Governor Inslee’s plan starts with recommitting to the Paris Agreement on day one of his administration — restoring American participation in the urgent global movement to defeat climate change. The United States must ensure that the Paris Agreement works as designed, by joining other countries to increase the level of ambition for climate action in regular five-year commitment cycles, but at a degree of higher ambition so that the agreement can be effective against the climate crisis. The United States must step up support for enabling institutions for international cooperation and international assistance to assure we can achieve our goals, and raise the status of cooperation on climate change to the forefront of American diplomacy. Governor Inslee’s Global Climate Mobilization plan includes:

  • Rejoining the Paris Climate Agreement — and immediately putting the United States on course to meet and exceed its initial pledge under the agreement: a Nationally Determined Contribution (NDC) of a 26% to 28% reduction in climate pollution by 2025, compared with 2005 levels. This will be achieved through taking domestic policy action like Governor Inslee’s 100% Clean Energy for America Planand Evergreen Economy Plan.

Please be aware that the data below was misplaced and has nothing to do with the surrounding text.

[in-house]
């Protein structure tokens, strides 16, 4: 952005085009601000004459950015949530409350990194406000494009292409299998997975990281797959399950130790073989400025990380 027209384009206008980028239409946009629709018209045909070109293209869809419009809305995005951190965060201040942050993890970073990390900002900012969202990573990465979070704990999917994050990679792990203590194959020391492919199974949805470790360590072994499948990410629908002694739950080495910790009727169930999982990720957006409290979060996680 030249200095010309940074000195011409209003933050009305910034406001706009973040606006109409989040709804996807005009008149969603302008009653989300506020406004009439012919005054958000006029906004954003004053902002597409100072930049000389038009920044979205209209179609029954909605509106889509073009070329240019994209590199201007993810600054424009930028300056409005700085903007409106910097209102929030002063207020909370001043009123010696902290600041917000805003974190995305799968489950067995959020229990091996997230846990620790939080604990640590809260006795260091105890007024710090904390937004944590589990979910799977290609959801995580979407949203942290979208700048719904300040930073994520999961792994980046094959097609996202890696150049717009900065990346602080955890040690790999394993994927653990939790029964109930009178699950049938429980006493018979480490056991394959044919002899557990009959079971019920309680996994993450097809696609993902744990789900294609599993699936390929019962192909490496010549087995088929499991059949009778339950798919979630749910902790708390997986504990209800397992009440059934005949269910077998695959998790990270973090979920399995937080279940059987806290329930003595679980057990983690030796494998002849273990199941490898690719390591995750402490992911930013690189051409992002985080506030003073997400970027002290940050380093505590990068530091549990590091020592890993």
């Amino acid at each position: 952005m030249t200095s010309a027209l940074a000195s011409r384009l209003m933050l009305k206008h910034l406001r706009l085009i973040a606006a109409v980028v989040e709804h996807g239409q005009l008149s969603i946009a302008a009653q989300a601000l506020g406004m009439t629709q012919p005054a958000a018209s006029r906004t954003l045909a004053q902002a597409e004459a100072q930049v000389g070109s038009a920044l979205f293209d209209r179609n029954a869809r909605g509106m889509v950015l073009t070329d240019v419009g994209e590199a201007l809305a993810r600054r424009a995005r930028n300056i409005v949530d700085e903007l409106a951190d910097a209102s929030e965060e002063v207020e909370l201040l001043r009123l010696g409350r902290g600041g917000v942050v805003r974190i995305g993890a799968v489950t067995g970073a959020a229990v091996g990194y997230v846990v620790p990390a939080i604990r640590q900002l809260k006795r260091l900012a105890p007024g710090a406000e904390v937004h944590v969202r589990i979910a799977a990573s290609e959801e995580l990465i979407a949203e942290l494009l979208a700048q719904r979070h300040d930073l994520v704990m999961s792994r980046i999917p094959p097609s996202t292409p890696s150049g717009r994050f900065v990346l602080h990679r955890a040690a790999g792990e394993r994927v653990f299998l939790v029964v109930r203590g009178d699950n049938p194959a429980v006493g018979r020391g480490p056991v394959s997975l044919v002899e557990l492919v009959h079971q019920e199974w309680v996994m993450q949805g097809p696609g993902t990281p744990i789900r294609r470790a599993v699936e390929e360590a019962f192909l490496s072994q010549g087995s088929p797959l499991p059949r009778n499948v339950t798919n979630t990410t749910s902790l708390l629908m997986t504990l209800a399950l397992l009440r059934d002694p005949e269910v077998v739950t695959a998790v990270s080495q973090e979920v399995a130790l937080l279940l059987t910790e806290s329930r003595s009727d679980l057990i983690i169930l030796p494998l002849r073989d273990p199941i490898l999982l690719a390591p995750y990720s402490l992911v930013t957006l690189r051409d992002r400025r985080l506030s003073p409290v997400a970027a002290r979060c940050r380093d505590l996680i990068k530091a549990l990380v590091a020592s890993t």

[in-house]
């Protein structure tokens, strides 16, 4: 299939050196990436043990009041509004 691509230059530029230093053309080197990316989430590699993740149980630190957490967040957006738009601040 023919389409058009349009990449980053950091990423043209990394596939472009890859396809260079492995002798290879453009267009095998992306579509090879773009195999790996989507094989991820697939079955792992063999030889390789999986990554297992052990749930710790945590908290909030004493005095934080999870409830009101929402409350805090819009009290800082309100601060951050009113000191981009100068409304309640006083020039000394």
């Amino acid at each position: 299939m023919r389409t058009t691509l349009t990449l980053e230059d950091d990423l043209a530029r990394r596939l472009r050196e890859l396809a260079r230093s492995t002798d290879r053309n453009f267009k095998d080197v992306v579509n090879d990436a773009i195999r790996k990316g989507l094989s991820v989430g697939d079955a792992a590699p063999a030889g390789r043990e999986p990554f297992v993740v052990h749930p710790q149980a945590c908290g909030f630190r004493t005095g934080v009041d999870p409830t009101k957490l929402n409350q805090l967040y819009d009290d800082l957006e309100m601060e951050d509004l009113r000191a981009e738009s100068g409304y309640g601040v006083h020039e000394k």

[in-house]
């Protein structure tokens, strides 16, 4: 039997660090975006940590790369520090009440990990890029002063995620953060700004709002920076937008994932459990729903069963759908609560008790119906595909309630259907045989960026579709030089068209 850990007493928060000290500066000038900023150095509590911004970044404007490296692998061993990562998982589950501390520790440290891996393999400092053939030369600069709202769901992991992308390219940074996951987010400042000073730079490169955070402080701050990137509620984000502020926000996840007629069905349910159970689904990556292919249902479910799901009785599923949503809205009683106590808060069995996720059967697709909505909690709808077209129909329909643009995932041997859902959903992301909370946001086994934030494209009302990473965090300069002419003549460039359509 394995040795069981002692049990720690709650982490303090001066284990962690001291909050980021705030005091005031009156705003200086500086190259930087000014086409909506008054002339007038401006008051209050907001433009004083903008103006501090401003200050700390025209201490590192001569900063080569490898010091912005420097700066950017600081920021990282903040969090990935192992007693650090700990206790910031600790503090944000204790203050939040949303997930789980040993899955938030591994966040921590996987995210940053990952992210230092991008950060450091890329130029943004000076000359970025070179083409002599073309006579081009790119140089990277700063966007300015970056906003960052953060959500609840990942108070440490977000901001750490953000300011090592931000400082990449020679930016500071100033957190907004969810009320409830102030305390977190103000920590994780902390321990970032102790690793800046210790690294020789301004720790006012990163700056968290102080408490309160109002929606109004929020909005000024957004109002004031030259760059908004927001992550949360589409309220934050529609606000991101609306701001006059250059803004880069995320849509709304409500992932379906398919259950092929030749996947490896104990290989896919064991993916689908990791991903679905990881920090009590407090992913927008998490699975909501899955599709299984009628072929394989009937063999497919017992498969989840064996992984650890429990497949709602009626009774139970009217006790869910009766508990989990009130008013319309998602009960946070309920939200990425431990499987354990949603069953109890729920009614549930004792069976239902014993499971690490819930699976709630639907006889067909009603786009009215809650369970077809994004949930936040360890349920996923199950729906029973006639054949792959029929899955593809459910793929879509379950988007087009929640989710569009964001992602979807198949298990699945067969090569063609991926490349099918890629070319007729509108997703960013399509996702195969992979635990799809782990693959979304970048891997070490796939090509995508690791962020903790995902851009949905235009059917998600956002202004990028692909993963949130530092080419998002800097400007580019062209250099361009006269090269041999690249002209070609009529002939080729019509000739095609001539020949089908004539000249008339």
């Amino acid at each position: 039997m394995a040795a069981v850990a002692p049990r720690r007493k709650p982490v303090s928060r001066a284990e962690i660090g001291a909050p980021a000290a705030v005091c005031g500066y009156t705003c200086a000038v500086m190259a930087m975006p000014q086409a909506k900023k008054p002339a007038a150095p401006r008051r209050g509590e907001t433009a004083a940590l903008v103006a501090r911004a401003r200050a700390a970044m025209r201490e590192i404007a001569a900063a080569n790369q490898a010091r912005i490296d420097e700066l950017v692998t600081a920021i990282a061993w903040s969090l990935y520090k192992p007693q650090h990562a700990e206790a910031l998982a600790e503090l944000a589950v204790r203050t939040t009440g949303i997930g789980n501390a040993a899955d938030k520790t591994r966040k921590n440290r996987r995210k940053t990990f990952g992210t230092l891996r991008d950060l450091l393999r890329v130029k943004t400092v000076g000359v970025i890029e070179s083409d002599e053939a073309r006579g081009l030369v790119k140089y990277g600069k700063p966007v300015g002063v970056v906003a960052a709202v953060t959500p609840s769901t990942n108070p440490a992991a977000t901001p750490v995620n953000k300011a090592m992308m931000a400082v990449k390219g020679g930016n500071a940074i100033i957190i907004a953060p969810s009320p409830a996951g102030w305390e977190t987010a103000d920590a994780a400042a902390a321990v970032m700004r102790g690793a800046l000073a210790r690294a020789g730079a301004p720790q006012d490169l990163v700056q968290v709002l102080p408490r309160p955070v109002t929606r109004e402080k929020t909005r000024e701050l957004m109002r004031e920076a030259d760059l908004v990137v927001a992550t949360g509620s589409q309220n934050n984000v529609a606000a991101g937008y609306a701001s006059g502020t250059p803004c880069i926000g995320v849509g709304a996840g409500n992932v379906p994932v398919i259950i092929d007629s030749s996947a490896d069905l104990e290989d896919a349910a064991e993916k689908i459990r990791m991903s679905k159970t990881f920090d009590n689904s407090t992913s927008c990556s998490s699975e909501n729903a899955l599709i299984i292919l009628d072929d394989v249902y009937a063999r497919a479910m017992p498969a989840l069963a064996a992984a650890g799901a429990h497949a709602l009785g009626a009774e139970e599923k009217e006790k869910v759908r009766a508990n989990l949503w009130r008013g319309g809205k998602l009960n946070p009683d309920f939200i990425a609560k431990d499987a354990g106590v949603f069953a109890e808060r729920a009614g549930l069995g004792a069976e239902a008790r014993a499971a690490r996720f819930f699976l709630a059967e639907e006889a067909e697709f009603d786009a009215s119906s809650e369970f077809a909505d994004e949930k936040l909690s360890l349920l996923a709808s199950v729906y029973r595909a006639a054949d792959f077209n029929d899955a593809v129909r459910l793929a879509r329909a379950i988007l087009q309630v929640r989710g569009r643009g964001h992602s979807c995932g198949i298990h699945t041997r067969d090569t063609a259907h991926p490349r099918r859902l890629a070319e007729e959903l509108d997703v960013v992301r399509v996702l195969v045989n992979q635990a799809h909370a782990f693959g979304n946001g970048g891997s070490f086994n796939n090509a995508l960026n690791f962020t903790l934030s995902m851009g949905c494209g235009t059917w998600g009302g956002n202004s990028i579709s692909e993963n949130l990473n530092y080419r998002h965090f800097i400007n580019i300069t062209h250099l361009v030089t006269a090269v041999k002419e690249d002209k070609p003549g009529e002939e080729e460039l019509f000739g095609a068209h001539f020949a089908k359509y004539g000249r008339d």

• Leading by example and quickly putting forward an amended NDC under the agreement, based on the policies and measures already set forth in Governor Inslee’s Climate Mission, to commit America to a 50% reduction in climate pollution by 2030. The deadline for submission of the next round of targets under the Paris Agreement is 2020. Many other countries are already stepping up, but the current U.S. failure to even consider doing so is damaging this process and holding back the effectiveness of the agreement.
  • Launching high-level bilateral negotiations and technical dialogues with major economy countries to encourage them to join the United States in submitting more ambitious targets for 2030 in line with science, as soon as possible. The EU is on track to exceed its current 2030 target (a 40% reduction in climate pollution), with several of its nations pressing for more ambitious action,and China may beat its timetable for reaching peak emissions by 2030, as well.U.S. support for raising the level of ambition would be  instrumental in setting the global community on a path to meet targets identified by the Intergovernmental Panel on Climate Change (IPCC) to avoid the worst impacts of climate change. 
  • Fulfilling the U.S. pledge in the Paris Agreement to mobilize its share of the global $100 billion climate finance commitment for developing countries through 2025, and developing a new and higher target for global investment thereafter. To accelerate the alignment of international investments with the aims of the Paris Agreement, the United States will call for transparency in accounting for flows of public money from any country to fossil fuels, detracting from climate finance efforts.
  • Preconditioning cooperative engagement with the United States across the board upon countries’ commitment to taking ambitious climate action.. This is an international extension of Governor Inslee’s Climate Mission that will make climate action a fundamental tenet of U.S. foreign policy and strengthen our position in foreign affairs afflicted by fossil fuel dependence.